Ebola Cases Could Reach 1.4 Million in 4 Months, C.D.C. Estimates

I hope the stupid memes mocking people like myself for being worried about Ebola will now stop for good…

Members of a Red Cross team removed the body of a woman who was believed to have died of Ebola from a home in Monrovia, Liberia, last week.  Credit Daniel Berehulak for The New York Times

In the worst-case scenario, Liberia and Sierra Leone could have 21,000 cases of Ebola by Sept. 30 and 1.4 million cases by Jan. 20 if the disease keeps spreading without effective methods to contain it. These figures take into account the fact that many cases go undetected, and estimate that there are actually 2.5 times as many as reported.

The report does not include figures for Guinea because case counts there have gone up and down in ways that cannot be reliably modeled.

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What You Need to Know About the Ebola Outbreak

Questions and answers on the scale of the outbreak and the science of the Ebola virus.

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“My gut feeling is, the actions we’re taking now are going to make that worst-case scenario not come to pass,” Dr. Thomas R. Frieden, the C.D.C. director, said in a telephone interview. “But it’s important to understand that it could happen.”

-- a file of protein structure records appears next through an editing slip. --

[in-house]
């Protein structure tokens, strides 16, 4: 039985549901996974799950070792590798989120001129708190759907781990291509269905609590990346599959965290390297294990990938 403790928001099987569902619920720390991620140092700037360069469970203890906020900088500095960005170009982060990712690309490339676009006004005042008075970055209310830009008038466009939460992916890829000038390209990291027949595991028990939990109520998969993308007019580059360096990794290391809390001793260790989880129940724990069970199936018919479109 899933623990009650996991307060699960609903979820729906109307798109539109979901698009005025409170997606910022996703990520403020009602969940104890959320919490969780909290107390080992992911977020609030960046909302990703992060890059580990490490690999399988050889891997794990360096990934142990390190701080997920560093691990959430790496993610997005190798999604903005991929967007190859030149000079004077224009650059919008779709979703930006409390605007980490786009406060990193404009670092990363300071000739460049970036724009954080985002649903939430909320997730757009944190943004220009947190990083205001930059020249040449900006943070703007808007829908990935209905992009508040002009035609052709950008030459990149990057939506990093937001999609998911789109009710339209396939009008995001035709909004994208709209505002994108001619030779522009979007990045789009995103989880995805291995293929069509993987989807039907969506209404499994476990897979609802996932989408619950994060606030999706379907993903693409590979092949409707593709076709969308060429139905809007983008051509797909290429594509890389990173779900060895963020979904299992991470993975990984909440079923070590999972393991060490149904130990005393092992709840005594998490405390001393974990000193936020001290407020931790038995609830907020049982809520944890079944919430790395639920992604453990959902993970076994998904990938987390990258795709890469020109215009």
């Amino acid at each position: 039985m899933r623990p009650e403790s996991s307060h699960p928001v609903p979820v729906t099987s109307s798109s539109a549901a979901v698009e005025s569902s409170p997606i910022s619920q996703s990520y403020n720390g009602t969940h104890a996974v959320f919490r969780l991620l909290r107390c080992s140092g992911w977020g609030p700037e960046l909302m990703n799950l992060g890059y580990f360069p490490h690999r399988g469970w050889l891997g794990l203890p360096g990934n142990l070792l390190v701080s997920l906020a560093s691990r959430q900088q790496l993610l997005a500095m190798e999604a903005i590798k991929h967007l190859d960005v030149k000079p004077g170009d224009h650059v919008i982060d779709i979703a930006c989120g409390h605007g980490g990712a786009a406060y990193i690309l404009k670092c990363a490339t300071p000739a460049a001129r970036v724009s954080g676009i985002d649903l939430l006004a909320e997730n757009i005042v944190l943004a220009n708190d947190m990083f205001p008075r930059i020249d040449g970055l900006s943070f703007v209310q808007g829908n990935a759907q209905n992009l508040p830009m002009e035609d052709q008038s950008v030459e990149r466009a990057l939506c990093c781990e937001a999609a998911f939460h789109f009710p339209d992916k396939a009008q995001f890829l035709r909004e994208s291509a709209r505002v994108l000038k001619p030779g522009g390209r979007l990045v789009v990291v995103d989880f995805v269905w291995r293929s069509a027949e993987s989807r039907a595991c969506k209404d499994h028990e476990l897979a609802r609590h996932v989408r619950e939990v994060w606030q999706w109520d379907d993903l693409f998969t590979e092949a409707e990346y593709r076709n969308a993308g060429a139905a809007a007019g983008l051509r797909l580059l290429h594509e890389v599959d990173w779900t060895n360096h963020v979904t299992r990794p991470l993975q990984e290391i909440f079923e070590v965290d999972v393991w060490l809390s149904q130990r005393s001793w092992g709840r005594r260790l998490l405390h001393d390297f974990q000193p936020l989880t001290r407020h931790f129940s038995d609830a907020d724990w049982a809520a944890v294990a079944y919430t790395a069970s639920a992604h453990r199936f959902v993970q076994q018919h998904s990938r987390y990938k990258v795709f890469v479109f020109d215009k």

The figures in the C.D.C. report are based on data from August, but Dr. Frieden said the situation appeared to have improved since then because more aid had begun to reach the region.

The current official case count is 5,843, including 2,803 deaths, according to the World Health Organization.

Dying of Ebola at the Hospital Door

Monrovia, the Liberian capital, is facing a widespread Ebola epidemic, and as the number of infected grows faster than hospital capacity, some patients wait outside near death.

The W.H.O. reported on Wednesday that a new treatment center had just opened in Monrovia, the Liberian capital, with 120 beds for treatment and 30 for triage. Patients were already lined up at the door.

Though providing home-care kits may seem like a pragmatic approach, some public health authorities said they were no substitute for beds in isolation or containment wards.

But Dr. Frieden said that home care had been used to help stamp out smallpox in Africa during the 1960s. The caregivers were often people who had survived smallpox themselves and were immune to it. Some experts have suggested that Ebola survivors might also be employed to care for the sick.

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